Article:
others
9 1.211 1.466 4
Learning through
experience
9.615 0.816 0.665 1

The Institutional Framework elaborated with EntreComp Conceptual Model represents the international reference on the topic of the promotion (projection-evaluation-teaching) of the competence “spirit of initiative and entrepreneurship” as we have provided in the analysis. The research work done allows us to identify, throughout the 15 competences, which are indeed the 5 priority competences and which gamification elements will be applied on the interface (Table 7):

Table 7: Prioritization Of Results
Competence Ranking Gamification elements according to Torres Toukoumidis et al. (2018)
Learning through experience 1 Experience points (XP)
Motivation and perseverance 2 Feedback
Spotting opportunities 3 Leader boards
Working with others 4 Collaboration
Valuing ideas 5 Badges

The application carried out for each competence and its link with the game elements (Figure 1). First of all, the header contains the user’s basic information: photo, name, surname and email accompanied by a link called “Generar CV” that creates you an automatic curriculum vitae following the information of the 5 competencies. Next, there is a progression bar as an extra gamification element, which is responsible for demonstrating whether the user has filled in the corresponding information, along with a network diagram that appears as a measuring tool on the skills achieved by each user in the competencies.

entrepreneurship-education-Gamified-Platform

Figure 1:Header Of Gamified Platform.

Regarding the gamification elements, the experience points (XP) are presented for learning through experience (Figure 2). The maximum score is 100 points, and this will depend on the work experience of the user, that is to say, the more years the user has worked, the better the score the user will accumulate. Secondly, there is motivation and perseverance which is linked to feedback as gamification element evidenced when other users validate the skills of other users.

entrepreneurship-education-Perseverance-Competence

Figure 2:Motivation And Perseverance Competence.

According to spotting opportunities competence, a leaderboard table as gamification element is created for the people registered in the platform that allows to determine according to a computer algorithm the academic and professional events that the user has attended, the number of hours and the role of the event (Figure 3). For its part, the fourth competence called working with others is connected to collaboration. The more friends you have belonging to a knowledge area, it will be reflected on the diagram. This competence allows to demonstrate that independently of the area to which the user belongs, the circle of friends can potentially articulate multidisciplinary projects. Finally, the competence called valuing ideas seeks to achieve the coincidence of the user’s ethics with the mission, vision and values of the institution it belongs to. A series of hidden keywords are determined for the user, which at the moment of presenting their entrepreneurial ethics will reflect their coincidence through badges. In this case, it seeks that the ethics of entrepreneurship adjust to the values of the Salesian Polytechnic University, so that the user gets 5 words right receives golden badge, 4 or 3 to silver badge, while 2 or 1 receives bronze badge.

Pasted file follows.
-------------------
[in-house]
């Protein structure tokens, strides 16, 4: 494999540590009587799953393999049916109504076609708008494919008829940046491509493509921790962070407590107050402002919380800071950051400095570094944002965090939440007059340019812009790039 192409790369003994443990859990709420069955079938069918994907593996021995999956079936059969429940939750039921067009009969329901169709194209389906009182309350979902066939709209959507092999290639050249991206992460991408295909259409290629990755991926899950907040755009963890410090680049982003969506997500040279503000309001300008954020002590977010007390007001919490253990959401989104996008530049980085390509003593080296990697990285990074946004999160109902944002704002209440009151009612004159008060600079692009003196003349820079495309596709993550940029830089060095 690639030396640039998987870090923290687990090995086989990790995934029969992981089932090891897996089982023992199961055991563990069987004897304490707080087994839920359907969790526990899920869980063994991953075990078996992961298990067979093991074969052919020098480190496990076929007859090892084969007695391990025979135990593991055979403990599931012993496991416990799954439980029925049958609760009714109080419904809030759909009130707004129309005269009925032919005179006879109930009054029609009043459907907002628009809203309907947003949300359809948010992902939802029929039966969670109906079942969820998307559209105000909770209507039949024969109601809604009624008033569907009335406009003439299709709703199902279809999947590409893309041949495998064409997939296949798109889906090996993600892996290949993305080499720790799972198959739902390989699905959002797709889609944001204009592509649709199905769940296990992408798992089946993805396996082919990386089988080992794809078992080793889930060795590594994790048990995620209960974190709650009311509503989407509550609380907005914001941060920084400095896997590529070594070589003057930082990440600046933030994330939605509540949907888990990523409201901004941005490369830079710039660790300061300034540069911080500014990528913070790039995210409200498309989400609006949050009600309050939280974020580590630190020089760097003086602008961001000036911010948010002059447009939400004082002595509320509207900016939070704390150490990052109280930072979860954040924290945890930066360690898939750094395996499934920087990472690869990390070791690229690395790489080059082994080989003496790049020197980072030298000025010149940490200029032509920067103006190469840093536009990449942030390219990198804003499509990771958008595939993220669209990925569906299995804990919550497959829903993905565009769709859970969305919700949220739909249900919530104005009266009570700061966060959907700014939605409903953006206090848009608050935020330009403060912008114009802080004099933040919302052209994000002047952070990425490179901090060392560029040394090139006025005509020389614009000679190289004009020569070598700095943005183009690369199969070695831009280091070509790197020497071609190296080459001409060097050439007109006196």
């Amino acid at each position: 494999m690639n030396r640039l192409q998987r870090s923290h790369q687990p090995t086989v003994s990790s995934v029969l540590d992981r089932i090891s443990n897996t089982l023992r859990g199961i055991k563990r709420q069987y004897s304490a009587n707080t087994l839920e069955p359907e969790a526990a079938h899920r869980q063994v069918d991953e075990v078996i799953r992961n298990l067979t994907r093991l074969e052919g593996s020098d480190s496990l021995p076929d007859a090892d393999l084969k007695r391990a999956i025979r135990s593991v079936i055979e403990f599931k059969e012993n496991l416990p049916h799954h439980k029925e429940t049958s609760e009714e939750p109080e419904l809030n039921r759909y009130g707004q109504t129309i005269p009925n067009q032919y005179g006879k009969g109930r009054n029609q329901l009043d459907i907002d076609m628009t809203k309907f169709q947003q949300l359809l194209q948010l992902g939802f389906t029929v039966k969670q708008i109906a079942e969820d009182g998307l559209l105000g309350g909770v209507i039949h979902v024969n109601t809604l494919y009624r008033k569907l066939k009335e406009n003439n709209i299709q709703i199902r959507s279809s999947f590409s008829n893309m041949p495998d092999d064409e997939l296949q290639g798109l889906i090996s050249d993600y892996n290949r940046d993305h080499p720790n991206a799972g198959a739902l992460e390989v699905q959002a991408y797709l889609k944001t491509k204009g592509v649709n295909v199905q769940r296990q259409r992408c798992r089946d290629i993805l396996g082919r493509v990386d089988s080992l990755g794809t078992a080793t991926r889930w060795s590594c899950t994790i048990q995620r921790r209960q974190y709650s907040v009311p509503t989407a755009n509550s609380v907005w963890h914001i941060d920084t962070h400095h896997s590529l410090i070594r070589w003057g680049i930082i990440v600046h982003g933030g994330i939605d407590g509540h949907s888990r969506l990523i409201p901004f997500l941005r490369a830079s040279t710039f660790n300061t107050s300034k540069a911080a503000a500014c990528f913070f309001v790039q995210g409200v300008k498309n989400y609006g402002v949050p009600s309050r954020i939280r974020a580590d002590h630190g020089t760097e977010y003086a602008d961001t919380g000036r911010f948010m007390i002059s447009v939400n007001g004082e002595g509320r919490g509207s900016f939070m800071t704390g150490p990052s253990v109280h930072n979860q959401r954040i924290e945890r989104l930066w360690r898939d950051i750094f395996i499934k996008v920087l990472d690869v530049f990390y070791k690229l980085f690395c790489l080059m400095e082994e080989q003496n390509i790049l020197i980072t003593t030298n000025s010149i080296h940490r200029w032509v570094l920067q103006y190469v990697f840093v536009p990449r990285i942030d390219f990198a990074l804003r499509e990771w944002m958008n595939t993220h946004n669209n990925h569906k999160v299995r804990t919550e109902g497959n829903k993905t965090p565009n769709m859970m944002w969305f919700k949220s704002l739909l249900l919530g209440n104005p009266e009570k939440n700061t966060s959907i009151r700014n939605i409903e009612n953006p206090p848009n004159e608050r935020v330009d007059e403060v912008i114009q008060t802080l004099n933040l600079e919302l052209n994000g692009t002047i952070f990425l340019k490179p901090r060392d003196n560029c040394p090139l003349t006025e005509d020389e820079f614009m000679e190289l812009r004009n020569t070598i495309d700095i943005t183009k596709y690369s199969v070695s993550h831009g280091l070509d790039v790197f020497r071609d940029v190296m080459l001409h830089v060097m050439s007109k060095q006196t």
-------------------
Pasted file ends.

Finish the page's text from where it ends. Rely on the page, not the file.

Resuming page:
entrepreneurship-education-Valuing-Ideas

Figure 3:Valuing Ideas Competence.

The results clearly show that, according to experts, there is a priority over entrepreneurial skills, emphasizing learning through experience, motivation, spotting opportunities, working with others and valuing ideas. In short, the 5 entrepreneurial competencies enhance their visualization and traceability through the use of game elements.

Conclusion

This research correctly fulfils both of these specific objectives. The first of them, is denoted with the hierarchy glimpsed on the following entrepreneurial competencies: (1) Learning through experience, (2) Motivation and perseverance, (3) Spotting opportunities, (4) Working with others, (5) Valuing ideas, (6) Planning and management, (7) Self-awareness and self-efficacy, (8) Coping with uncertainty, ambiguity and risk, (9) Vision, (10) Ethical and sustainable thinking, (11) Mobilizing others, (12) Creativity, (13) Taking the initiative, (14) Mobilizing resources and (15) Financial and economic literacy, while the second objective, manages to include elements of games based on creation and maintenance of expectations that contains playing elements as levels, challenges, goals; reward systems as leaderboards, medals, points (PBL) and promotion of competition/collaboration (Torres Toukoumidis et al., 2018). The findings reinforce the acceptance of the entrepreneurship competency models presented by the European Commission UNESCO, OECD and OEI, demonstrating that they can be involved in empirical and pedagogical scenarios, as it happens in this case creating a gamified web interface oriented towards alternative skills reaching the production of a curriculum vitae with the previously mentioned competencies.

Therefore, as it is an exploratory model, a series of obstacles are revealed, such as determining a large pilot sample to test the interface, a more exhaustive analysis of the gamification elements, segmenting between dynamics, mechanics and aesthetics. In short, researchers must continue to investigate this issue, discovering ways to highlight entrepreneurial skills by proposing their teaching in both formal and informal education accentuating their dissemination in the business context in order to progressively legitimize them in the professional profile.

References